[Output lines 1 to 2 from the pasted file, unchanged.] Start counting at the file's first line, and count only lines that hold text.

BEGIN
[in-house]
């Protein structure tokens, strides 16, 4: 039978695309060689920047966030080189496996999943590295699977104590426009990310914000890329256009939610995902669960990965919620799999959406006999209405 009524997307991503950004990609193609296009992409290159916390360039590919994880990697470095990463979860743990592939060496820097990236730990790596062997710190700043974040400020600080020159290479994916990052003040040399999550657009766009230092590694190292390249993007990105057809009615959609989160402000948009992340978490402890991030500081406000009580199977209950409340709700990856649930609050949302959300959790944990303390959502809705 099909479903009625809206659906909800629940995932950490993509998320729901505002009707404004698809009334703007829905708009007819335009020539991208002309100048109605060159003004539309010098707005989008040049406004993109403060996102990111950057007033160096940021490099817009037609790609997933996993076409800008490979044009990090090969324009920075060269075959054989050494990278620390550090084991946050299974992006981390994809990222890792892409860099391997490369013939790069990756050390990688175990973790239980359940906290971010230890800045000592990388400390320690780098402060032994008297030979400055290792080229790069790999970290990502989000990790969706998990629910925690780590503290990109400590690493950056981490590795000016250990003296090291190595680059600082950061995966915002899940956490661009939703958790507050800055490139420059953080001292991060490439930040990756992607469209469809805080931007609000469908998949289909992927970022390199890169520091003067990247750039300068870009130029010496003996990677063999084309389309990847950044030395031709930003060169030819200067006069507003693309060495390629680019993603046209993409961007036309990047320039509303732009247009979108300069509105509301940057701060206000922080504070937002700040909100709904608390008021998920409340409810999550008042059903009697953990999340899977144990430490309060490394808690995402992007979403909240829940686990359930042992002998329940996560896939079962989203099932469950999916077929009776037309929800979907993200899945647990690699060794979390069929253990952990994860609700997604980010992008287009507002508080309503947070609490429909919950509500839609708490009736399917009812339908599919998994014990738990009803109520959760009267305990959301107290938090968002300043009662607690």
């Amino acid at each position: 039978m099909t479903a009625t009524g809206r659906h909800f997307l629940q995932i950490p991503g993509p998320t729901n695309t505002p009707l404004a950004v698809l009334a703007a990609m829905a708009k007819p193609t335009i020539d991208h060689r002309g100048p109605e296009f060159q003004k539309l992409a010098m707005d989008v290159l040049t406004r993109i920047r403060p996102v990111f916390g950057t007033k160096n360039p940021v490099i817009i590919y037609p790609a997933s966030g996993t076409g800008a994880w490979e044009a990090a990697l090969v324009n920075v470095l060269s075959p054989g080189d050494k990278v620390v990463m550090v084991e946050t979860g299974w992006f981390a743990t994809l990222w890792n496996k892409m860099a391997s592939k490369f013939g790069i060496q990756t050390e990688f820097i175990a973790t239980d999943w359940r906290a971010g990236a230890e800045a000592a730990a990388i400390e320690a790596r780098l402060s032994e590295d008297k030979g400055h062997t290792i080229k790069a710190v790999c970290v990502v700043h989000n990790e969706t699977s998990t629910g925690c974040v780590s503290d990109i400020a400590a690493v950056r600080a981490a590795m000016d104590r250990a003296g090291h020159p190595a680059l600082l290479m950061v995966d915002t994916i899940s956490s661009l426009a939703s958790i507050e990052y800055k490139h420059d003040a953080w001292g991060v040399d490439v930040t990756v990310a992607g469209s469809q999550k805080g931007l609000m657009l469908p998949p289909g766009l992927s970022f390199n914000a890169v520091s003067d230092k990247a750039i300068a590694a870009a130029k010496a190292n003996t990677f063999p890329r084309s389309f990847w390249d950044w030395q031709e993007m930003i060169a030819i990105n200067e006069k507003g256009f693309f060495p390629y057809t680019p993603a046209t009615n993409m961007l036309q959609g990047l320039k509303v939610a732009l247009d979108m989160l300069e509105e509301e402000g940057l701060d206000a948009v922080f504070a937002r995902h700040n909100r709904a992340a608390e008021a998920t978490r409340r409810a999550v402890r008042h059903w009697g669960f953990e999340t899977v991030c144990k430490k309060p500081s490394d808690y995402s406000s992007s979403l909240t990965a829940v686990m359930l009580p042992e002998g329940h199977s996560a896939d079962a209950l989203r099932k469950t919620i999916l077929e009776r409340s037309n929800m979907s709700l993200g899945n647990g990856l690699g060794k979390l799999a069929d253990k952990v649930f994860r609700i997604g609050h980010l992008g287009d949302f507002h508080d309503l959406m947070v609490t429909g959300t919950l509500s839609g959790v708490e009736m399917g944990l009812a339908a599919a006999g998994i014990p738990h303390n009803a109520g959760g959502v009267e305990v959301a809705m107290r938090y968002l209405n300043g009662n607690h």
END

[in-house]
């Protein structure tokens, strides 16, 4: 039978695309060689920047966030080189496996999943590295699977104590426009990310914000890329256009939610995902669960990965919620799999959406006999209405 009524997307991503950004990609193609296009992409290159916390360039590919994880990697470095990463979860743990592939060496820097990236730990790596062997710190700043974040400020600080020159290479994916990052003040040399999550657009766009230092590694190292390249993007990105057809009615959609989160402000948009992340978490402890991030500081406000009580199977209950409340709700990856649930609050949302959300959790944990303390959502809705 099909479903009625809206659906909800629940995932950490993509998320729901505002009707404004698809009334703007829905708009007819335009020539991208002309100048109605060159003004539309010098707005989008040049406004993109403060996102990111950057007033160096940021490099817009037609790609997933996993076409800008490979044009990090090969324009920075060269075959054989050494990278620390550090084991946050299974992006981390994809990222890792892409860099391997490369013939790069990756050390990688175990973790239980359940906290971010230890800045000592990388400390320690780098402060032994008297030979400055290792080229790069790999970290990502989000990790969706998990629910925690780590503290990109400590690493950056981490590795000016250990003296090291190595680059600082950061995966915002899940956490661009939703958790507050800055490139420059953080001292991060490439930040990756992607469209469809805080931007609000469908998949289909992927970022390199890169520091003067990247750039300068870009130029010496003996990677063999084309389309990847950044030395031709930003060169030819200067006069507003693309060495390629680019993603046209993409961007036309990047320039509303732009247009979108300069509105509301940057701060206000922080504070937002700040909100709904608390008021998920409340409810999550008042059903009697953990999340899977144990430490309060490394808690995402992007979403909240829940686990359930042992002998329940996560896939079962989203099932469950999916077929009776037309929800979907993200899945647990690699060794979390069929253990952990994860609700997604980010992008287009507002508080309503947070609490429909919950509500839609708490009736399917009812339908599919998994014990738990009803109520959760009267305990959301107290938090968002300043009662607690």